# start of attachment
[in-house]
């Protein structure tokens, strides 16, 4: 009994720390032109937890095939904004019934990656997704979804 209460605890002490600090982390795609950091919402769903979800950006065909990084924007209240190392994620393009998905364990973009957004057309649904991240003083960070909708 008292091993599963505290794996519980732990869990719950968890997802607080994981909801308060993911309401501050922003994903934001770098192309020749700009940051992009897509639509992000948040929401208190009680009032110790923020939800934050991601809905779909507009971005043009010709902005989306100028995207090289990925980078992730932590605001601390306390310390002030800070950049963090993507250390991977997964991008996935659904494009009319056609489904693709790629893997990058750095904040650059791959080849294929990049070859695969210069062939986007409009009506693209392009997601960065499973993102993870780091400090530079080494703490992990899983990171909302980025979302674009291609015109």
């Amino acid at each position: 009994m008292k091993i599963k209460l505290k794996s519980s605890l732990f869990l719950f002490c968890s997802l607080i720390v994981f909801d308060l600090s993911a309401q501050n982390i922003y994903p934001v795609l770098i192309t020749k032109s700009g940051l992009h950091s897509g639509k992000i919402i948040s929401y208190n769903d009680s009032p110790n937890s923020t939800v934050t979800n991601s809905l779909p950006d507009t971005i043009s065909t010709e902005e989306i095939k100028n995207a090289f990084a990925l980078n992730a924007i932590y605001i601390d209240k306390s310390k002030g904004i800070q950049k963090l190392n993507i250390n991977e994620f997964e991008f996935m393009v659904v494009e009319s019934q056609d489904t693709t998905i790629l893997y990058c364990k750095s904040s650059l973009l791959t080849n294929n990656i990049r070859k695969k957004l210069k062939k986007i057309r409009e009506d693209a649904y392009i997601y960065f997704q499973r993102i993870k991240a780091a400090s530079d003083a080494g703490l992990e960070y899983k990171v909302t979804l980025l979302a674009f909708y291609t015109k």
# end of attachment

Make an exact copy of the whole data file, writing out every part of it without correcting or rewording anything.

[in-house]
């Protein structure tokens, strides 16, 4: 009994720390032109937890095939904004019934990656997704979804 209460605890002490600090982390795609950091919402769903979800950006065909990084924007209240190392994620393009998905364990973009957004057309649904991240003083960070909708 008292091993599963505290794996519980732990869990719950968890997802607080994981909801308060993911309401501050922003994903934001770098192309020749700009940051992009897509639509992000948040929401208190009680009032110790923020939800934050991601809905779909507009971005043009010709902005989306100028995207090289990925980078992730932590605001601390306390310390002030800070950049963090993507250390991977997964991008996935659904494009009319056609489904693709790629893997990058750095904040650059791959080849294929990049070859695969210069062939986007409009009506693209392009997601960065499973993102993870780091400090530079080494703490992990899983990171909302980025979302674009291609015109």
């Amino acid at each position: 009994m008292k091993i599963k209460l505290k794996s519980s605890l732990f869990l719950f002490c968890s997802l607080i720390v994981f909801d308060l600090s993911a309401q501050n982390i922003y994903p934001v795609l770098i192309t020749k032109s700009g940051l992009h950091s897509g639509k992000i919402i948040s929401y208190n769903d009680s009032p110790n937890s923020t939800v934050t979800n991601s809905l779909p950006d507009t971005i043009s065909t010709e902005e989306i095939k100028n995207a090289f990084a990925l980078n992730a924007i932590y605001i601390d209240k306390s310390k002030g904004i800070q950049k963090l190392n993507i250390n991977e994620f997964e991008f996935m393009v659904v494009e009319s019934q056609d489904t693709t998905i790629l893997y990058c364990k750095s904040s650059l973009l791959t080849n294929n990656i990049r070859k695969k957004l210069k062939k986007i057309r409009e009506d693209a649904y392009i997601y960065f997704q499973r993102i993870k991240a780091a400090s530079d003083a080494g703490l992990e960070y899983k990171v909302t979804l980025l979302a674009f909708y291609t015109k």